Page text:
Archery in Popular Culture, Starting in 1678 - 3 of 3
In the previous blog I offered some of the many mythological gods and goddesses who were armed with a bow. This popularity has continued into the popular culture. I’m sure that many who show up at the range have been influenced by the media.
My favorite archer is Hawkeye, the Marvel character with a bow and uncanny hand to eye coordination as his superpower. As he’s aging out, he’s passing on the super archer mantle to a young woman, Kate Bishop.
DC comics has their own archer extraordinaire, Green Arrow. Green Arrow goes back to 1941 and has a Batman with a Bow vibe.
But no discussion of great archers could leave out Robin Hood. Twice, with all the thousands of arrows I’ve shot, have I had the achievement named after the great archer, where I hit the bullseye, and then with a second arrow hit the rear of the first arrow.
The first known mention of Robin Hood came in a ballad in 1678, The Noble Birth and Gallant Atchievement (sic) of that Remarkable Out-Law (sic), Robin Hood. There have been hundreds of ballads, books, movies and TV shows since. Famous actors who have donned his green include Douglas Fairbanks, Errol Flynn, Sean Connery, Kevin Costner and Russell Crowe.
But it seems like recently the image of the heroic archer is more often seen with a female character. Perhaps the best known is Katniss Everdeen, the hero of Suzanne Collins’s The Hunger Games. Katniss' first name comes from a plant called Sagittaria, or arrowhead, which has an arrow-shaped leaf., This wetlands plant also shares its name with the constellation called Sagittarius, or "The Archer". And her skills with a bow certainly are vital to her staying safe in the life-or-death competition.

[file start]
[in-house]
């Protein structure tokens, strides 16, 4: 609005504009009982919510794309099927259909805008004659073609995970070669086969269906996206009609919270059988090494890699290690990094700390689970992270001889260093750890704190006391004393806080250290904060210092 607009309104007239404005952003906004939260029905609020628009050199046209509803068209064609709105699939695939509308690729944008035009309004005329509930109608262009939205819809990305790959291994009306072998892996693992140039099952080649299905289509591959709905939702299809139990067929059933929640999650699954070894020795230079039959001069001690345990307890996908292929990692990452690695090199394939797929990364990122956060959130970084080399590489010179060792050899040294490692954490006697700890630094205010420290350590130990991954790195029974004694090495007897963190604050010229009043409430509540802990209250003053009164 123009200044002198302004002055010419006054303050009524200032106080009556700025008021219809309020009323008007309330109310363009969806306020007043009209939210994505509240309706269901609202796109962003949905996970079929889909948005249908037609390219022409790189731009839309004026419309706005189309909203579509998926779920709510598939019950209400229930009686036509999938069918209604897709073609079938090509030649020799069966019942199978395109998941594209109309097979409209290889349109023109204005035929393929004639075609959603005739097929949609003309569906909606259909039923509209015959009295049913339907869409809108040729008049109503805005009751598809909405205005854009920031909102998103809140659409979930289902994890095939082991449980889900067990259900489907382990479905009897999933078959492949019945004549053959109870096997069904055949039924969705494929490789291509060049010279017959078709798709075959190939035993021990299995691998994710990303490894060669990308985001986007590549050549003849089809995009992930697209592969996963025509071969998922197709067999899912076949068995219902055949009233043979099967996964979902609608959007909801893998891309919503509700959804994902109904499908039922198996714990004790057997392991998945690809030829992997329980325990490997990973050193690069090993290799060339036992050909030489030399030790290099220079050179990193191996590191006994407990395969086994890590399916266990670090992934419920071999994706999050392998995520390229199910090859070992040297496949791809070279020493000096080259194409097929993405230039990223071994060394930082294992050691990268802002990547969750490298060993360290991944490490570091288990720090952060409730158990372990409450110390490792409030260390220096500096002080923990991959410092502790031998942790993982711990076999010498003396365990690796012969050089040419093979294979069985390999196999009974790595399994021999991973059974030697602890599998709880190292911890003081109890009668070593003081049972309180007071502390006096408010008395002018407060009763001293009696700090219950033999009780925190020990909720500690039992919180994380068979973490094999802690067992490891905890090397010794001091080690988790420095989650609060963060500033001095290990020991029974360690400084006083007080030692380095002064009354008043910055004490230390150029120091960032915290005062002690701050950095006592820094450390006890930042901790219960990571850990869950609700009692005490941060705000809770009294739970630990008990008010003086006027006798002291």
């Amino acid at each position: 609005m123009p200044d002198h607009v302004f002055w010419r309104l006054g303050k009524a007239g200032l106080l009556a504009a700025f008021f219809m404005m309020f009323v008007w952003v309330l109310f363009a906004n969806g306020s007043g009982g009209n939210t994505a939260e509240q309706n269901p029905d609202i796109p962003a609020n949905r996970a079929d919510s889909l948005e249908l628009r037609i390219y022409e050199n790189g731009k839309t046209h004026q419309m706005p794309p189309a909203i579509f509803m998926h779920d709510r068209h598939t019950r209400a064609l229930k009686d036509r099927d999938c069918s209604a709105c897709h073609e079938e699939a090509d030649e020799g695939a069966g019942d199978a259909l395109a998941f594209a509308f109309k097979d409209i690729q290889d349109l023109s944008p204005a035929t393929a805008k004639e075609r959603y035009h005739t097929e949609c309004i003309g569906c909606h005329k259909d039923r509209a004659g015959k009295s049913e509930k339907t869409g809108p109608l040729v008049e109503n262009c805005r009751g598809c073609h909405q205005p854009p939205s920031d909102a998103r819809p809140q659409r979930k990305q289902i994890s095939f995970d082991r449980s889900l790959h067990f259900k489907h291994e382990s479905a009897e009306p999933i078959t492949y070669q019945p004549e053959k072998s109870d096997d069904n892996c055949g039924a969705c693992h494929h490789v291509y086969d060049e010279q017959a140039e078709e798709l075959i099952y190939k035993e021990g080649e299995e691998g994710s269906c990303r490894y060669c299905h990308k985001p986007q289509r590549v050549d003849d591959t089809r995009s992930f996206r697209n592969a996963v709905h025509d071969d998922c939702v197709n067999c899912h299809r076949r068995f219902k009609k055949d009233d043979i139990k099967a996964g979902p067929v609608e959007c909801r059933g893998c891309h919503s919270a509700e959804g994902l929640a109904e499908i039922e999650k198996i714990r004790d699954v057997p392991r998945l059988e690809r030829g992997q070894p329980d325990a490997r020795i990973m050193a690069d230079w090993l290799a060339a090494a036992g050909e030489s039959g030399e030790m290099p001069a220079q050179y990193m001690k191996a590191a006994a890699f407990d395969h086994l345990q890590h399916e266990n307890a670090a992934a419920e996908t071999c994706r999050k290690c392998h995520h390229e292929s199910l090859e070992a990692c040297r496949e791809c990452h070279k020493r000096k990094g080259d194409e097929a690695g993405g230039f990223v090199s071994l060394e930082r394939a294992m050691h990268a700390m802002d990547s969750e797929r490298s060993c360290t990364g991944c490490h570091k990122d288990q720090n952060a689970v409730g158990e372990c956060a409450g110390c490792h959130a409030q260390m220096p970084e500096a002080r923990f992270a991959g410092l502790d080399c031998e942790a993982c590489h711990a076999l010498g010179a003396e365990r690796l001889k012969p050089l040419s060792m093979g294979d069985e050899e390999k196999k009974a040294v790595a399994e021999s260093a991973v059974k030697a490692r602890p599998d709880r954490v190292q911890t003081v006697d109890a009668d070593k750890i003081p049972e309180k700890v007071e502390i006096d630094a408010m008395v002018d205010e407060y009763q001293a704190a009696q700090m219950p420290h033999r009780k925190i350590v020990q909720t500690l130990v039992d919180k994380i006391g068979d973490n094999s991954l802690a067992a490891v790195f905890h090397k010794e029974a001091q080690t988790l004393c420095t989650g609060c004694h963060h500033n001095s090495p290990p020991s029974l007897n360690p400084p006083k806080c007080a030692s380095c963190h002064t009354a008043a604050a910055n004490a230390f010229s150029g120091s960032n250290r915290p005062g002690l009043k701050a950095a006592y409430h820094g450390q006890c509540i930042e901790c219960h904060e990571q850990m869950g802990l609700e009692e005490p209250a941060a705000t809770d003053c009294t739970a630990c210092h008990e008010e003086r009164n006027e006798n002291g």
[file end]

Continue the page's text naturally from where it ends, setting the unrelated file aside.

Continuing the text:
Other notables include Princess Merida in Brave, who uses archery to avoid an unwanted wedding; Susan Pevensie in The Chronicles of Narnia, who has a magic bow given her by Father Christmas; and Princess Zelda and her bow of light in the video game Legend of Zelda.
I nerd out on archery, watching YouTube videos. Some critique the accuracy of media portrayals of archery. From knowledgeable critics, Princess Merida gets a higher rating that Hawkeye, who doesn’t have a consistent anchor point and shoots-thanks to CGI- in ways that defy physics.
If you want to see amazing real archery, check out Lars Andersen.
At the Washington Park range I have come to recognize the regulars. People not there just because they’ve seen a movie and bought a bow. There’s good natured camaraderie. For example, when an arrow gets lost in the grass, you’ll frequently see three or four archers taking the time to join the hunt. Or when someone gets a new bow, there’s envious chatter about specs. Sometimes if it’s crowded people will even share lanes. And there’s a quiver where people can leave damaged arrows-say one that needs fletching-and someone who has the ability to repair it can pick it up.
At the range, I first noticed Dee tutoring a child in archery, with the father standing nearby. I was impressed by Dee’s gentle but knowledgeable style. I spoke with my fellow ex-Brooklynite after the lesson and he became my teacher. He’s a certified archery instructor, clearly serious about the art.
As with many other sports, a key is repeating the exact same move and fine tuning it. Dee critiqued my posture, how I held the bow, my release. My shots get tighter on the target, but despite persistent feedback, I am always quick to fire. Rather than Olympic archery, he notes I am an instinctive shooter.
He has me hold for a count of five. Surprisingly difficult. He keeps it novel by having me shoot at balloons, moving targets, more distant targets. But always I am quick to release. Type A for archer.
After about ten classes, I return to shooting on my own. More accurate thanks to Dee, but still yearning for speed like Lars Andersen.
Ultimately I aspire for mindfulness, where hitting the target is not the goal. Making each shot consistent, a unique moment. But it sure is nice when the arrow thwacks into the bullseye.